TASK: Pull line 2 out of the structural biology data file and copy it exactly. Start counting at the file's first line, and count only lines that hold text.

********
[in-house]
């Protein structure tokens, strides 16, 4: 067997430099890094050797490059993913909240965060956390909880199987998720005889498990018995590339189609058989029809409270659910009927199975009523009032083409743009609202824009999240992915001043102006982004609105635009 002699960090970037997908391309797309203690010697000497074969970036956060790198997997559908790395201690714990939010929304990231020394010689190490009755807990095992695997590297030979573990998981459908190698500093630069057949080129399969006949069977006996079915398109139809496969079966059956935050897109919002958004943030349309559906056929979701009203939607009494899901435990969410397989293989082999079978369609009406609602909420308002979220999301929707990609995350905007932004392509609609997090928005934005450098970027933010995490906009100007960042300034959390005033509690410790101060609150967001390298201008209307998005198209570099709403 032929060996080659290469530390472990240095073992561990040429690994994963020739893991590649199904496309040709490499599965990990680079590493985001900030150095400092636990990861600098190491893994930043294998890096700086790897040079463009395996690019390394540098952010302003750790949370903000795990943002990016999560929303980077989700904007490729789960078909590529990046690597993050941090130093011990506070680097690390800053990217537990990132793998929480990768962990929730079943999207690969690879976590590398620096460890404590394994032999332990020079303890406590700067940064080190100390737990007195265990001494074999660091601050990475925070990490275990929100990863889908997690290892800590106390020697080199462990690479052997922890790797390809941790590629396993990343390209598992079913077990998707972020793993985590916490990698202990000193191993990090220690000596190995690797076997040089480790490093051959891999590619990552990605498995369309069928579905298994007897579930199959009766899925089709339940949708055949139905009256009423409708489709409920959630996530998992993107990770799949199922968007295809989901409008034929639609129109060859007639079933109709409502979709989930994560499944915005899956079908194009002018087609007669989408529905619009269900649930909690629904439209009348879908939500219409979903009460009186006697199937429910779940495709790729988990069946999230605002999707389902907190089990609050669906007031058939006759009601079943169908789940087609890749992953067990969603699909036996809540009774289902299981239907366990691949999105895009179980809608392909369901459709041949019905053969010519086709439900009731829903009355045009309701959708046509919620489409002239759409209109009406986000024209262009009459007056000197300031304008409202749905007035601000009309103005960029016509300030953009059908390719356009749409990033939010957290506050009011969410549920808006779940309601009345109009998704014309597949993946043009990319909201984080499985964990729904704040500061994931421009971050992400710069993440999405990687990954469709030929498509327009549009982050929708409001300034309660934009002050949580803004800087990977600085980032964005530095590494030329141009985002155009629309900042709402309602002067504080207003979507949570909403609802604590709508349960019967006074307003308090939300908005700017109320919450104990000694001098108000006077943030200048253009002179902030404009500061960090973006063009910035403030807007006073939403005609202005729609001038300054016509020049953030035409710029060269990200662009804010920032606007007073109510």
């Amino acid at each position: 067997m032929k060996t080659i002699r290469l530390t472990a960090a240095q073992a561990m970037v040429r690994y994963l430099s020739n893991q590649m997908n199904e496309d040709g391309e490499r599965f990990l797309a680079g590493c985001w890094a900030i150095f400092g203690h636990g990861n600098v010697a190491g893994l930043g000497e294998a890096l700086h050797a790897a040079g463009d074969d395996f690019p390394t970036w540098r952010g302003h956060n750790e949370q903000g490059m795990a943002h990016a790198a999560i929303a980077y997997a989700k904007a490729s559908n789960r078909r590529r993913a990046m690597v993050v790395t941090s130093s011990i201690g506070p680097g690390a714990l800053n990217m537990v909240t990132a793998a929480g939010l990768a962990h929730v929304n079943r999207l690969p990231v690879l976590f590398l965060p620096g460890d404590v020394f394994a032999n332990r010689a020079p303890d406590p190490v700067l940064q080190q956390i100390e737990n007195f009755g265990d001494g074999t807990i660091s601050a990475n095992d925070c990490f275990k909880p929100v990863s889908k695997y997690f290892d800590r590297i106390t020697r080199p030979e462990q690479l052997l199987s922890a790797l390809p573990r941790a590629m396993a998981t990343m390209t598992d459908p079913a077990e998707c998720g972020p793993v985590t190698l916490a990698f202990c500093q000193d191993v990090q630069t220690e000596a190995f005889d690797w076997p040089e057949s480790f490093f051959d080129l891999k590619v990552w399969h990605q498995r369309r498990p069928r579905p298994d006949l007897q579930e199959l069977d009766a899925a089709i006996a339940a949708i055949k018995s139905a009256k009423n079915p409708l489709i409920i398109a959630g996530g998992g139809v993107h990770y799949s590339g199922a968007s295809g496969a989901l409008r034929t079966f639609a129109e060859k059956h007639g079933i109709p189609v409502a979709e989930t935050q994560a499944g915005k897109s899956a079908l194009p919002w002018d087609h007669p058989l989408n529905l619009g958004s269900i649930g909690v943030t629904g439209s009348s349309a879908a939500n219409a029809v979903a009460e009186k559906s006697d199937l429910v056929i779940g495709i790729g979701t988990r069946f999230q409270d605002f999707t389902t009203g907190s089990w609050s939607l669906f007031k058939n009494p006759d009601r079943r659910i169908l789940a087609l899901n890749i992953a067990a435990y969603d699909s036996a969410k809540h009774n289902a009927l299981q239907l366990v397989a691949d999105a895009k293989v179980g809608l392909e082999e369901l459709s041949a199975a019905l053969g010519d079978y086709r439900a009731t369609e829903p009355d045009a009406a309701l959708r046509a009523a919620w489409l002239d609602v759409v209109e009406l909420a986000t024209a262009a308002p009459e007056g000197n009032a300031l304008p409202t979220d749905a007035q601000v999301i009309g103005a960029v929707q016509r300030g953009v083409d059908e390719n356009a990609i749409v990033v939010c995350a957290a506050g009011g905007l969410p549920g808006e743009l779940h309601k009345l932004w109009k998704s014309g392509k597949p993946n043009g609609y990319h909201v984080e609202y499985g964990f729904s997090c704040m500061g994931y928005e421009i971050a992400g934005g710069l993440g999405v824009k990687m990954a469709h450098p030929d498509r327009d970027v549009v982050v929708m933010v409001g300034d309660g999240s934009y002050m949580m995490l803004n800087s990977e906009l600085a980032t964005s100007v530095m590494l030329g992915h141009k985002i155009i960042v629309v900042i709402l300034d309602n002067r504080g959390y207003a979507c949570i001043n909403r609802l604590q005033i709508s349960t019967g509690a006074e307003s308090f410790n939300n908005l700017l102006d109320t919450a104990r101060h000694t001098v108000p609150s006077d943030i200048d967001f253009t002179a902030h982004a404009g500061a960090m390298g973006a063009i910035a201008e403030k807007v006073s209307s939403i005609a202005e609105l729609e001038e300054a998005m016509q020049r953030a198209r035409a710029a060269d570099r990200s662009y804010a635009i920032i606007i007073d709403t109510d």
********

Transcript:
């Protein structure tokens, strides 16, 4: 067997430099890094050797490059993913909240965060956390909880199987998720005889498990018995590339189609058989029809409270659910009927199975009523009032083409743009609202824009999240992915001043102006982004609105635009 002699960090970037997908391309797309203690010697000497074969970036956060790198997997559908790395201690714990939010929304990231020394010689190490009755807990095992695997590297030979573990998981459908190698500093630069057949080129399969006949069977006996079915398109139809496969079966059956935050897109919002958004943030349309559906056929979701009203939607009494899901435990969410397989293989082999079978369609009406609602909420308002979220999301929707990609995350905007932004392509609609997090928005934005450098970027933010995490906009100007960042300034959390005033509690410790101060609150967001390298201008209307998005198209570099709403 032929060996080659290469530390472990240095073992561990040429690994994963020739893991590649199904496309040709490499599965990990680079590493985001900030150095400092636990990861600098190491893994930043294998890096700086790897040079463009395996690019390394540098952010302003750790949370903000795990943002990016999560929303980077989700904007490729789960078909590529990046690597993050941090130093011990506070680097690390800053990217537990990132793998929480990768962990929730079943999207690969690879976590590398620096460890404590394994032999332990020079303890406590700067940064080190100390737990007195265990001494074999660091601050990475925070990490275990929100990863889908997690290892800590106390020697080199462990690479052997922890790797390809941790590629396993990343390209598992079913077990998707972020793993985590916490990698202990000193191993990090220690000596190995690797076997040089480790490093051959891999590619990552990605498995369309069928579905298994007897579930199959009766899925089709339940949708055949139905009256009423409708489709409920959630996530998992993107990770799949199922968007295809989901409008034929639609129109060859007639079933109709409502979709989930994560499944915005899956079908194009002018087609007669989408529905619009269900649930909690629904439209009348879908939500219409979903009460009186006697199937429910779940495709790729988990069946999230605002999707389902907190089990609050669906007031058939006759009601079943169908789940087609890749992953067990969603699909036996809540009774289902299981239907366990691949999105895009179980809608392909369901459709041949019905053969010519086709439900009731829903009355045009309701959708046509919620489409002239759409209109009406986000024209262009009459007056000197300031304008409202749905007035601000009309103005960029016509300030953009059908390719356009749409990033939010957290506050009011969410549920808006779940309601009345109009998704014309597949993946043009990319909201984080499985964990729904704040500061994931421009971050992400710069993440999405990687990954469709030929498509327009549009982050929708409001300034309660934009002050949580803004800087990977600085980032964005530095590494030329141009985002155009629309900042709402309602002067504080207003979507949570909403609802604590709508349960019967006074307003308090939300908005700017109320919450104990000694001098108000006077943030200048253009002179902030404009500061960090973006063009910035403030807007006073939403005609202005729609001038300054016509020049953030035409710029060269990200662009804010920032606007007073109510």